you are losing respect and affection for him based on his lack of
time and attention to his family. Tell him you are lonely for him
too! And invite him to take his proper and rightful place beside you
as a co-parent. Let him know that this would warm your heart and would
no doubt naturally increase your affection for him.
Your spouse may have had little in the way of role
modeling to even understand what positive involvement in the family
would look like. Be compassionate to the fact of his childhood neglect
and abuse, but do not take responsibility for what must be his work,
and his work alone...to reflect and comprehend the impact of this
past parental abandonment and how this affects his ability to include
himself in family now. Often, people recreate their own childhood
environments. This is the work of the unconscious in trying to break
through to seek healing in a new situation. Your husband experienced
abandonment at birth. He may now be recreating that abandonment with
his own daughter. He needs to wake up to the fact of his non involvement
in fatherhood and what this means not only for him, but for his daughter
and wife as well!
Your husband must take credit for his lack of connecting
to his fathering role which may be at the heart of destroying the
only real family he has ever known! Ask him why he would hurt himself
in this way. Why would he want to destroy the very thing he needs
the most -- family.
If your husband is willing to do the deep soul searching
that is in order for him, he may be at the brink of the deepest healing
he will ever experience. Far deeper than what he has already enjoyed
with you as a couple before parenthood. Taking an adult place in a
functioning healthy family can bring profound healing to a ravaged
childhood. But it is neither easily nor automatically achieved. Coming
to terms with past parenting relationships is a prerequisite to accepting
your own parental responsibilities.
Your husband has already benefited from the healing
that came from your love and nurturance in the first years of your
marriage. Now the challenge is to develop a positive and nurturing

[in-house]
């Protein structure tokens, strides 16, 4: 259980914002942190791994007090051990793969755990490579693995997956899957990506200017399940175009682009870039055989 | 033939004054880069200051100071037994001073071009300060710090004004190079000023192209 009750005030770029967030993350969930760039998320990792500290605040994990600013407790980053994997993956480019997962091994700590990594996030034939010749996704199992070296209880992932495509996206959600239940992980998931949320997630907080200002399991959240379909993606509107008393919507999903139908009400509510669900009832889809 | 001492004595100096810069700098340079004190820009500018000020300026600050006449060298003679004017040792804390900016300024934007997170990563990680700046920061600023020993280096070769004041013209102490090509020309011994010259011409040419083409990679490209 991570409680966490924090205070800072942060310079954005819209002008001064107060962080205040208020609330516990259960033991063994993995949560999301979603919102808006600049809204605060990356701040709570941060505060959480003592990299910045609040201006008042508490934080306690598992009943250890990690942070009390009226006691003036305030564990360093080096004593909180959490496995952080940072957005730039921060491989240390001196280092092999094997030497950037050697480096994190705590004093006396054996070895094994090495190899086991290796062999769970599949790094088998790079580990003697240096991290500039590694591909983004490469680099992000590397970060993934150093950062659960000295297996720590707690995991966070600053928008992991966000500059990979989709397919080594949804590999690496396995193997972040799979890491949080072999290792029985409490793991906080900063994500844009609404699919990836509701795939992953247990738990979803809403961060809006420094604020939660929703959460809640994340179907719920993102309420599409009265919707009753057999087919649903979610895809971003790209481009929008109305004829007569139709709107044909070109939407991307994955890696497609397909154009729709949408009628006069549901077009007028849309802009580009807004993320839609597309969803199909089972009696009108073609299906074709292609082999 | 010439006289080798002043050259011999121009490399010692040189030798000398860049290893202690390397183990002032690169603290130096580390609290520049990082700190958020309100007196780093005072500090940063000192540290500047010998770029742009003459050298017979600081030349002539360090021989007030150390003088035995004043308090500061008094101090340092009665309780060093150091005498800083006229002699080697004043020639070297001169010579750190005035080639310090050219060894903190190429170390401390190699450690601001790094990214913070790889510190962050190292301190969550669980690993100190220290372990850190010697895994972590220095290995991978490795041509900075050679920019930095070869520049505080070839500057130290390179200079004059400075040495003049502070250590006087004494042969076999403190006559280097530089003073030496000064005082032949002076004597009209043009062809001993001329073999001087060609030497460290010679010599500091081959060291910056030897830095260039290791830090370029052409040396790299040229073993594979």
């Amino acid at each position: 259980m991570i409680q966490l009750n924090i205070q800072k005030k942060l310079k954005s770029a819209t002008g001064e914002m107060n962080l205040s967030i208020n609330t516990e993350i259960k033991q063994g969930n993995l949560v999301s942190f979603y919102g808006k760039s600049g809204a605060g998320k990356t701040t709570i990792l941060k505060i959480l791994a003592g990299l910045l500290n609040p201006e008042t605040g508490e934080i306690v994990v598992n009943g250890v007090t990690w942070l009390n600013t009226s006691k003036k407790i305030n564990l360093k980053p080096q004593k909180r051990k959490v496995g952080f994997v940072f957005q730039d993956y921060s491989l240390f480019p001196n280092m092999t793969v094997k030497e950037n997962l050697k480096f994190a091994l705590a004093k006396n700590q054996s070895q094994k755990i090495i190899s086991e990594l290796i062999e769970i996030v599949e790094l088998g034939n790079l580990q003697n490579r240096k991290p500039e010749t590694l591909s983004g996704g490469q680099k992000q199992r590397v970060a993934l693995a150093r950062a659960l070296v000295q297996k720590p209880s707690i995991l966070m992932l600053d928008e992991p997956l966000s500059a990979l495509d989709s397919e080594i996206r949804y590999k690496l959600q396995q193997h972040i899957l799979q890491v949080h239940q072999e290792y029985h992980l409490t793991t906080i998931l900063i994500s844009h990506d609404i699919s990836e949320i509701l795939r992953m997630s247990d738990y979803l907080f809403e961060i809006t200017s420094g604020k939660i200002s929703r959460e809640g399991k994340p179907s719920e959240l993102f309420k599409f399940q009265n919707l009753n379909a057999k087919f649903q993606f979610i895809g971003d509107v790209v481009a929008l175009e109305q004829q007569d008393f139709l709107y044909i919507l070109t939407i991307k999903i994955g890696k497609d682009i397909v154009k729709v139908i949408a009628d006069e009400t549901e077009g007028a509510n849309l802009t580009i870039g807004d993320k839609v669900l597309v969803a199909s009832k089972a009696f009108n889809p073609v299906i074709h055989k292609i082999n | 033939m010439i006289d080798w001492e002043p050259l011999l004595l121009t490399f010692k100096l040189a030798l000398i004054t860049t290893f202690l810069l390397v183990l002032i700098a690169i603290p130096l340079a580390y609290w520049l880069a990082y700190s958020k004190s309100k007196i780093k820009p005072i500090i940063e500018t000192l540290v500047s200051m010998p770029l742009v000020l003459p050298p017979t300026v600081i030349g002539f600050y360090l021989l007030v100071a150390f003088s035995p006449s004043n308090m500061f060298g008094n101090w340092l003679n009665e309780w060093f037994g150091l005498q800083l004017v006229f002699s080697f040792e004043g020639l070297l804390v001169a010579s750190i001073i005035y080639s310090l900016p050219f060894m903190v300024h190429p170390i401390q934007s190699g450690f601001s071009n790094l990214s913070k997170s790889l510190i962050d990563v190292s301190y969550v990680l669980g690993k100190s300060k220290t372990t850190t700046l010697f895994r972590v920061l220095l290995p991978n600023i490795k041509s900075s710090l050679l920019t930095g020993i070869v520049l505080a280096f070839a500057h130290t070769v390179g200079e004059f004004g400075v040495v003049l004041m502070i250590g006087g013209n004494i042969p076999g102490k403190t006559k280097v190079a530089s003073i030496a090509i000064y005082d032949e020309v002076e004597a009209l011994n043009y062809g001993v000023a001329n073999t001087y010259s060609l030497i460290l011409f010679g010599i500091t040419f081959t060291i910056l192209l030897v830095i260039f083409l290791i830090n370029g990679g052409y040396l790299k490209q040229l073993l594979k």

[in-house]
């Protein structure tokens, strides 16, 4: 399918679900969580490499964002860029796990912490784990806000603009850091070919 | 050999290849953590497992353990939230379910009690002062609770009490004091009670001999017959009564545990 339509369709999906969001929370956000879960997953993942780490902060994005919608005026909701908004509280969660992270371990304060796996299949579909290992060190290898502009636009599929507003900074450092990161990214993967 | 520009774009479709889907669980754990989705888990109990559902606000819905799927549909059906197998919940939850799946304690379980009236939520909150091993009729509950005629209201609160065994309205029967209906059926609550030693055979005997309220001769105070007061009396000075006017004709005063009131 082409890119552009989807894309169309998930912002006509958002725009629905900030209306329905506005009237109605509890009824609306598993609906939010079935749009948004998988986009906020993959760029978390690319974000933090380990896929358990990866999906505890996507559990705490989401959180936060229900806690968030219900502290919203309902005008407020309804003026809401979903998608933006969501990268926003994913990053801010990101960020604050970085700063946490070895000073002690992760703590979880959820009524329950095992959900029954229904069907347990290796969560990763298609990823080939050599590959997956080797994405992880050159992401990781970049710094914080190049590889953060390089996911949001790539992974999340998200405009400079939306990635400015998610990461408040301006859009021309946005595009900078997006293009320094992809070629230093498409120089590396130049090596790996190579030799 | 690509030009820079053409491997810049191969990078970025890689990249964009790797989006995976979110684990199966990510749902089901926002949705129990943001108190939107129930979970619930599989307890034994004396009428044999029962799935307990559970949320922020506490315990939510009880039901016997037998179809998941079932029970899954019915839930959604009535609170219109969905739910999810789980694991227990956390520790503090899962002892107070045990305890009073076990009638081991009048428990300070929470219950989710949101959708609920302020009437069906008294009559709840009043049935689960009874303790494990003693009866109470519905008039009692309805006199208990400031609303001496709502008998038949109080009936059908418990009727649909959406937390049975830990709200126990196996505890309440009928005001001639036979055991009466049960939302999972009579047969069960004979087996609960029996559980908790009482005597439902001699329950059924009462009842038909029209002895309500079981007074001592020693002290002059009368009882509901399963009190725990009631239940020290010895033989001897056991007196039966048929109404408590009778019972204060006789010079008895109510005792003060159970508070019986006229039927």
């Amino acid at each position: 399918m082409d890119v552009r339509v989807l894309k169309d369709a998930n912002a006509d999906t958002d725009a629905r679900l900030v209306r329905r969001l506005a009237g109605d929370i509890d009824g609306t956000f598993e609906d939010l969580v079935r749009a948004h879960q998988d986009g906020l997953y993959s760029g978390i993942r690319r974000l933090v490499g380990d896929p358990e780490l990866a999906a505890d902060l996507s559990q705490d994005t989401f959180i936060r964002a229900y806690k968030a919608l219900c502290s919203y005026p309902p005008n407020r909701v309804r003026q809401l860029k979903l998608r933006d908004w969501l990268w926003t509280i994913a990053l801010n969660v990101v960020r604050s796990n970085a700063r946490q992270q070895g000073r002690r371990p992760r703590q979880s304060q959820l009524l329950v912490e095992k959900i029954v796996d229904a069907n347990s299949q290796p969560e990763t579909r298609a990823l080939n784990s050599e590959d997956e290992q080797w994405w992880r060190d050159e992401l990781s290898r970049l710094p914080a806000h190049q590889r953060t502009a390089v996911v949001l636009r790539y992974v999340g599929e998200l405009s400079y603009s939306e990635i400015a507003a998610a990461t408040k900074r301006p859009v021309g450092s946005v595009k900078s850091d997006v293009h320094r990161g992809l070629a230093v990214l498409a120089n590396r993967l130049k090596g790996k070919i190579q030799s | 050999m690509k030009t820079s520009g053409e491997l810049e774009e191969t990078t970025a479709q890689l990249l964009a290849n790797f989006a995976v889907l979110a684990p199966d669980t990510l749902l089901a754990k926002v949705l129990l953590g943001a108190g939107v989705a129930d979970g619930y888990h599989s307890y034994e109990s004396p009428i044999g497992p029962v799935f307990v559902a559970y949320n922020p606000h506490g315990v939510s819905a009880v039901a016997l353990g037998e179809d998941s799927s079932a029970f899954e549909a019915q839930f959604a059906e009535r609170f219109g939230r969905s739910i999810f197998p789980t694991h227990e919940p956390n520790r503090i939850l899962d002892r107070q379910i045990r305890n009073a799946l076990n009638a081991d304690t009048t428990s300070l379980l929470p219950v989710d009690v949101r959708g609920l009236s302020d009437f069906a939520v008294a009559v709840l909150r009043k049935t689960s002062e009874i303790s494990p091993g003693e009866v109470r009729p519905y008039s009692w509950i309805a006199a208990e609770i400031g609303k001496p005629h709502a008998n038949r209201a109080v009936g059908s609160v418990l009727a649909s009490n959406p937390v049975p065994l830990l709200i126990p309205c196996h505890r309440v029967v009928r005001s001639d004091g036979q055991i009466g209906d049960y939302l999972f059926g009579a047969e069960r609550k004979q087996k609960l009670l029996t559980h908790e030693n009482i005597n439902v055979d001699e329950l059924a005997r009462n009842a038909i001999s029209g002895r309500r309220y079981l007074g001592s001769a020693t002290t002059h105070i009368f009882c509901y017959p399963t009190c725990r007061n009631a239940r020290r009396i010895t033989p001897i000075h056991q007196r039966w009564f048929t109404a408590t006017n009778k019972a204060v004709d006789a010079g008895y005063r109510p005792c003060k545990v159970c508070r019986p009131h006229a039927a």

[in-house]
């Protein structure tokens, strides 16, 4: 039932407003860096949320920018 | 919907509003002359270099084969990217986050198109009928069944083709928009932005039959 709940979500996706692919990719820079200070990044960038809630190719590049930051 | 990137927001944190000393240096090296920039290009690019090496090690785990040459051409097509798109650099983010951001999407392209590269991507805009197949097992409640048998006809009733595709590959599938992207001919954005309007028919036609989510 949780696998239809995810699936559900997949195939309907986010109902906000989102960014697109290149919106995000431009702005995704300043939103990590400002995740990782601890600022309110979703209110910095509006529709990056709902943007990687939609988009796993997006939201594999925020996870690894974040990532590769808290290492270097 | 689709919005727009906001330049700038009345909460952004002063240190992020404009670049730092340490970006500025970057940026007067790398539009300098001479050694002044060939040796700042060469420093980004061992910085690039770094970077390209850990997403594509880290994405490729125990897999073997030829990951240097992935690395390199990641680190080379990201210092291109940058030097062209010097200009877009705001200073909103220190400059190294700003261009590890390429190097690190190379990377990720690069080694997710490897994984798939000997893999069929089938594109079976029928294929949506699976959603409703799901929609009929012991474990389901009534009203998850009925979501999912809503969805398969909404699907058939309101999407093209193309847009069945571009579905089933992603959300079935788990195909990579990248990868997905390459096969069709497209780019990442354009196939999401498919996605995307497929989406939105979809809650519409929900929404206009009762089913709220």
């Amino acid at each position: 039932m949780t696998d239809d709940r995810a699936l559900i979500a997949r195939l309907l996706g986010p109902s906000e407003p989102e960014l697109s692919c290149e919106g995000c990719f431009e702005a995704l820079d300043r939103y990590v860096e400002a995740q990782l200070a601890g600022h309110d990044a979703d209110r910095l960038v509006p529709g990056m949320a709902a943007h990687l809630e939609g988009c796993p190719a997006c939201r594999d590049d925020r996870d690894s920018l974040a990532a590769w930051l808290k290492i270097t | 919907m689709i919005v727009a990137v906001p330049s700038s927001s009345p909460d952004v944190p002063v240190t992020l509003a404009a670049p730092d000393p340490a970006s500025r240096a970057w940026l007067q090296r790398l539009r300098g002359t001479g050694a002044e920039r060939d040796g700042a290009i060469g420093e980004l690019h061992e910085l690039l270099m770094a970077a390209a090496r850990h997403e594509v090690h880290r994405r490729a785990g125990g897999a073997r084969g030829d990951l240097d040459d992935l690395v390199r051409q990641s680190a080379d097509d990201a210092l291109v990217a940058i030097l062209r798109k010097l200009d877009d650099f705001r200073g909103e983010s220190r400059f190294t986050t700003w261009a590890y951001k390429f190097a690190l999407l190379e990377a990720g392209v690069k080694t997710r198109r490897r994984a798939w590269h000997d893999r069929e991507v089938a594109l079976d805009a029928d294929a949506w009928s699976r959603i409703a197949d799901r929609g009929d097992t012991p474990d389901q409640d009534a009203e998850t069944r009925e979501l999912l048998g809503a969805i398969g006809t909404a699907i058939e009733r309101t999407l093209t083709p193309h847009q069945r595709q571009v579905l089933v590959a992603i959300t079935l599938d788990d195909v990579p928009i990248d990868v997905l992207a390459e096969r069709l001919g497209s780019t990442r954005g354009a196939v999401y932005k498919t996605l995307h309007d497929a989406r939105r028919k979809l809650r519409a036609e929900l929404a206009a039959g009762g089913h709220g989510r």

father in the family. One that contributes instead of detracts. It
is your husband's job to reflect on his past relationship to his own
father or father figures. Becoming a parent means he must forge an
identity of himself as a father, which includes a journey back through
the pain of childhood, in order to see if there is anything given
him that he can salvage in creating his own fatherhood identity. If
he experienced his adoptive father as a negative influence, he may
be attempting to be a "good" father by avoiding fatherhood responsibility.
He may be at a loss to conceptualize a father as a powerful positiveinfluence
on his family, if he suffered abuse at his own father's hands. And,
he will indeed need to learn and develop the skills of positive parenting
which he may already be learning from you. However, he needs to forge
his own positive definition of the father role, its meaning and contribution
not just to you and his daughter, but also to himself. Fathers' groups
as well as individual therapy would provide a framework for him to
change, if he can see that change is not only necessary, but in his
By retreating from the task of developing himself
as a father, he is destroying his family relationships. It is as if
he is trying to keep things standing still when time has moved forward.
His time to contribute to the family is here, and the window of opportunity
is closing fast. It is not too late to catch the train, but he must
be willing to buy his ticket!